In his interesting review of P. C. Deshmukh’s Foundations of Classical Mechanics (Physics Today, December 2021, page 54), Robert Scott notes “that the 14th- to 16th-century Kerala school of astronomy and mathematics developed a heliocentric model of the solar system well before the Copernican revolution.” But I believe that for historical completeness, that statement should be supplemented by a note that about 1600 years earlier, in the third century BCE, Aristarchus of Samos proposed a heliocentric model in which Earth revolved about the Sun in a circular orbit with the Sun at the center. However, the writings in which he proposed that idea have been lost, and the only reference to his work from that century is by Archimedes in a letter to King Gelon of Syracuse.1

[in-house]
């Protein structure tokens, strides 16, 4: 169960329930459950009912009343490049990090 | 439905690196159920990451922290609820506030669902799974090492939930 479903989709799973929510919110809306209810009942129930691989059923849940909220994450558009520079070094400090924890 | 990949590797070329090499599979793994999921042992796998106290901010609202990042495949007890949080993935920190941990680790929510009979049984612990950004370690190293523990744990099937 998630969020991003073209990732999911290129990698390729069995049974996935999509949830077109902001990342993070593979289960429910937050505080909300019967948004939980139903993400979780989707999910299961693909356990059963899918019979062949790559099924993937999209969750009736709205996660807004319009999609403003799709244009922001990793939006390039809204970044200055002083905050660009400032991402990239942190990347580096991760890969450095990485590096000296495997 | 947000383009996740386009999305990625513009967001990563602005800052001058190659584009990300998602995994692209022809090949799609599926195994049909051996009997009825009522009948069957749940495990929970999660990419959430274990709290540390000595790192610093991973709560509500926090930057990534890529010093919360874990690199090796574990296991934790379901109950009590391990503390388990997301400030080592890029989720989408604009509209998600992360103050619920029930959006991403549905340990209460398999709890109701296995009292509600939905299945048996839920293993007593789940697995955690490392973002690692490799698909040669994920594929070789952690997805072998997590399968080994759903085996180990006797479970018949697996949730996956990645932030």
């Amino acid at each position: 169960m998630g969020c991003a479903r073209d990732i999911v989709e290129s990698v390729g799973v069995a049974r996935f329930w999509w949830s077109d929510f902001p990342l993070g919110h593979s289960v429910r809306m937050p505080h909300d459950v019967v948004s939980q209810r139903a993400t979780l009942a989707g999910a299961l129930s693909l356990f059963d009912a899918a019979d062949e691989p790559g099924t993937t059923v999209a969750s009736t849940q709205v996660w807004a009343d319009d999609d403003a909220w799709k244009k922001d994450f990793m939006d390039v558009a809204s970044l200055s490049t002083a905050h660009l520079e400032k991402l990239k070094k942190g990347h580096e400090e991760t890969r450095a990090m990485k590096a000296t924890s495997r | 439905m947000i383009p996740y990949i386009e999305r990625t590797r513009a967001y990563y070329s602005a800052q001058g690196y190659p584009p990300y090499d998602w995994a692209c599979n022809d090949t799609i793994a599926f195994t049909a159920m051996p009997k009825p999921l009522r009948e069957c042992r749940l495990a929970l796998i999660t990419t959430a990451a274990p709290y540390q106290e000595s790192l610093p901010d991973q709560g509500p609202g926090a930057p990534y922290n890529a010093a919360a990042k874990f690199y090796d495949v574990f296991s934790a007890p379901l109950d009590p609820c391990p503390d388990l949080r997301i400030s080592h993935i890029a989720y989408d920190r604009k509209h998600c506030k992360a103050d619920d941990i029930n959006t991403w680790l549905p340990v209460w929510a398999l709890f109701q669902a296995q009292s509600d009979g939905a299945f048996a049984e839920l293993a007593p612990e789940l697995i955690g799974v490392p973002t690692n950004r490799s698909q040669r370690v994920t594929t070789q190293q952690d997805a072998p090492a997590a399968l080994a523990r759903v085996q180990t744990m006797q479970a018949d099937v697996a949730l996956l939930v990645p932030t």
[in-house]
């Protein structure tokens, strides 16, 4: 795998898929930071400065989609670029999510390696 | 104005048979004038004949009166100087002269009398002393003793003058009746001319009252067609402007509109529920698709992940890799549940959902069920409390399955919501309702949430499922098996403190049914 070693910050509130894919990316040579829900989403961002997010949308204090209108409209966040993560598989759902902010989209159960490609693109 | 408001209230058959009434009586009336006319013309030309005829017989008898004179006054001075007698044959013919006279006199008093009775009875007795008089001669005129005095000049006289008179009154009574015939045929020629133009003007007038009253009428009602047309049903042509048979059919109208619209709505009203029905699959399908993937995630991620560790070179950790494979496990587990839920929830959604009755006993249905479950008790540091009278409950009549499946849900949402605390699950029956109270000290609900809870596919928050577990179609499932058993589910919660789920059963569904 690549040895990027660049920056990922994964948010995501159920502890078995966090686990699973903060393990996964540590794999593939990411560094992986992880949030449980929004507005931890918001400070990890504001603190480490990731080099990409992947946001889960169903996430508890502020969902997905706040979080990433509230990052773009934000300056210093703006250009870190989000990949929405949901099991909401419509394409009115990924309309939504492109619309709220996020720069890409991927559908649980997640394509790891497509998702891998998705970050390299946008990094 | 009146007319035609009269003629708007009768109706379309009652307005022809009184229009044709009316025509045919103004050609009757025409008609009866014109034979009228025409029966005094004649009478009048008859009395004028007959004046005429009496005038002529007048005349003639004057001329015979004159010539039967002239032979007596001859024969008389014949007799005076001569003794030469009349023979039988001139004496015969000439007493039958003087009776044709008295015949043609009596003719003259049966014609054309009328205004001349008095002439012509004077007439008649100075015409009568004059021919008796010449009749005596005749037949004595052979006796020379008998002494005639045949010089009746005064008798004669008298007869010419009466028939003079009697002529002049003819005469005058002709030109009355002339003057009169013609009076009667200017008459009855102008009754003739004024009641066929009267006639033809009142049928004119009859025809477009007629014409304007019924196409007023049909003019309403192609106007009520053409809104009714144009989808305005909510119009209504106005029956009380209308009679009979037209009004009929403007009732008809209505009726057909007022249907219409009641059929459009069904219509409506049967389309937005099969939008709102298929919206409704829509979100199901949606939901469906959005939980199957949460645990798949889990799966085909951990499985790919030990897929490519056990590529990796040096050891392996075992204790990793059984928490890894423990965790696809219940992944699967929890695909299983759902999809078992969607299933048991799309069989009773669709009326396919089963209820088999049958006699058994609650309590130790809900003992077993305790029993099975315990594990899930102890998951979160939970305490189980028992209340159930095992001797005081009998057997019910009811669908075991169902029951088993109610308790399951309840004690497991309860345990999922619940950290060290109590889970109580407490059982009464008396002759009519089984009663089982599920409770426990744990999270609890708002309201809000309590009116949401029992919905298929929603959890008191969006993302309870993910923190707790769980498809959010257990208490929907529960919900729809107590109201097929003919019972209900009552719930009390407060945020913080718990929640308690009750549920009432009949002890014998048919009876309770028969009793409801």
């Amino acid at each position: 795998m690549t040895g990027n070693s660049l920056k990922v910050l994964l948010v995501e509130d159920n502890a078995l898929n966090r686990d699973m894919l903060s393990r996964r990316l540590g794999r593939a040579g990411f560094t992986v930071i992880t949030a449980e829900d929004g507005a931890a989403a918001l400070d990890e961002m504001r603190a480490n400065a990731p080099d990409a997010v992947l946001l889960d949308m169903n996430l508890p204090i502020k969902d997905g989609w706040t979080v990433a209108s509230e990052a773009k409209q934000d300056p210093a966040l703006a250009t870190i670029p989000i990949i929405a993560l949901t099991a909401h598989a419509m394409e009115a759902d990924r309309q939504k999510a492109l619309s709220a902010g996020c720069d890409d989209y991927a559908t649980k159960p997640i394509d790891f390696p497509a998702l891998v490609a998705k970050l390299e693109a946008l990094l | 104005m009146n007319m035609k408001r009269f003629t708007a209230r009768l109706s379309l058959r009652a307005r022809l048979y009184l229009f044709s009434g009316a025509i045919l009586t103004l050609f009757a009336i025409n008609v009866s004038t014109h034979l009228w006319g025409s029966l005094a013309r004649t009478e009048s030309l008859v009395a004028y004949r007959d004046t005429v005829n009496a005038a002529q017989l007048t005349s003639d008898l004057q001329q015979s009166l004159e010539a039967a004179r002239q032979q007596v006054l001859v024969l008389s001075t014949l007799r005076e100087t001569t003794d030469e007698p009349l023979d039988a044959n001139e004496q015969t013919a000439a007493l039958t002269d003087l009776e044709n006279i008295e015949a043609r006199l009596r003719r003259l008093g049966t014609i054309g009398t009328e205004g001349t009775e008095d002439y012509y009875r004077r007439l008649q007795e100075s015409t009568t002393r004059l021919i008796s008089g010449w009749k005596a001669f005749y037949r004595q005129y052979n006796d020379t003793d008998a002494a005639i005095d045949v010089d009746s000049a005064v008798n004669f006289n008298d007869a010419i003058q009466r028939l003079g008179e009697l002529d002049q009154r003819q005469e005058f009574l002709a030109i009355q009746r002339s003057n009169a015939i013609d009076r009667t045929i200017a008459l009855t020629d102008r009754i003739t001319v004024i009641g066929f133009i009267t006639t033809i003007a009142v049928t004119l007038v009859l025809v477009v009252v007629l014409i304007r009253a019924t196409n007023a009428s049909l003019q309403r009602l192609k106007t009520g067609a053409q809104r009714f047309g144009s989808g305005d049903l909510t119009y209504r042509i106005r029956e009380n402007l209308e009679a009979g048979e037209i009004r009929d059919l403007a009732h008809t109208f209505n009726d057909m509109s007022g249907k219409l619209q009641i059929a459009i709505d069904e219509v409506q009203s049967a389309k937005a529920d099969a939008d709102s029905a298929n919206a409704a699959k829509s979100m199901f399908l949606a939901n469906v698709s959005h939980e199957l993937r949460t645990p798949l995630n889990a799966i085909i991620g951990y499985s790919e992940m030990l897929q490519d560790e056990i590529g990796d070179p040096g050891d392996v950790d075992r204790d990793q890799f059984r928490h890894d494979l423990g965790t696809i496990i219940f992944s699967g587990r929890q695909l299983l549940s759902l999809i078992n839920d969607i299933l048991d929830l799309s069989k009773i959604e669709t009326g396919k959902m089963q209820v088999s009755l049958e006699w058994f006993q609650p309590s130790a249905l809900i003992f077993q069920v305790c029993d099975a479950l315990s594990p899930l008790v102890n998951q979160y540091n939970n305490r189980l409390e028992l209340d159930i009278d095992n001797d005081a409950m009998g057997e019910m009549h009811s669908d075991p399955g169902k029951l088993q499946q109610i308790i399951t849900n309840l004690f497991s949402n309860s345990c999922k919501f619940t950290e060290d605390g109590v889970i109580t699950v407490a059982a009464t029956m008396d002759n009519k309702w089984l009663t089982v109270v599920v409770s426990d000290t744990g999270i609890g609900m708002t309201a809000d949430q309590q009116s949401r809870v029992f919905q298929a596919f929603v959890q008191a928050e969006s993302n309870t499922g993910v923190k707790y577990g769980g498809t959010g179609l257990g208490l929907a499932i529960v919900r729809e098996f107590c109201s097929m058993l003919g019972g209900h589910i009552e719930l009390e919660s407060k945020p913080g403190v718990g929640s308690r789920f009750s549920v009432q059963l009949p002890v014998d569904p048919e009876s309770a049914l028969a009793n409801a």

Aristarchus of Samos is regrettably skipped over in many popular accounts of early astronomy—for example, in Stephen Hawking’s well-known book A Brief History of Time: From the Big Bang to Black Holes (1988). Thus, years ago, when I was teaching an introductory course on the history and philosophy of science, I would ask the students whether they had heard of Copernicus, and everyone would raise their hand, but when I asked about Aristarchus of Samos, usually no hands went up. If I were still teaching, in addition to my usual covering of Aristarchus and Copernicus, I would teach about the Kerala school as well, thanks to Deshmukh’s book.

Aristarchus of Samos, the Ancient Copernicus: A History of Greek Astronomy to Aristarchus
[. . .],
Clarendon Press
;reprint, Dover, 1981), p.
R. B.
Physics Today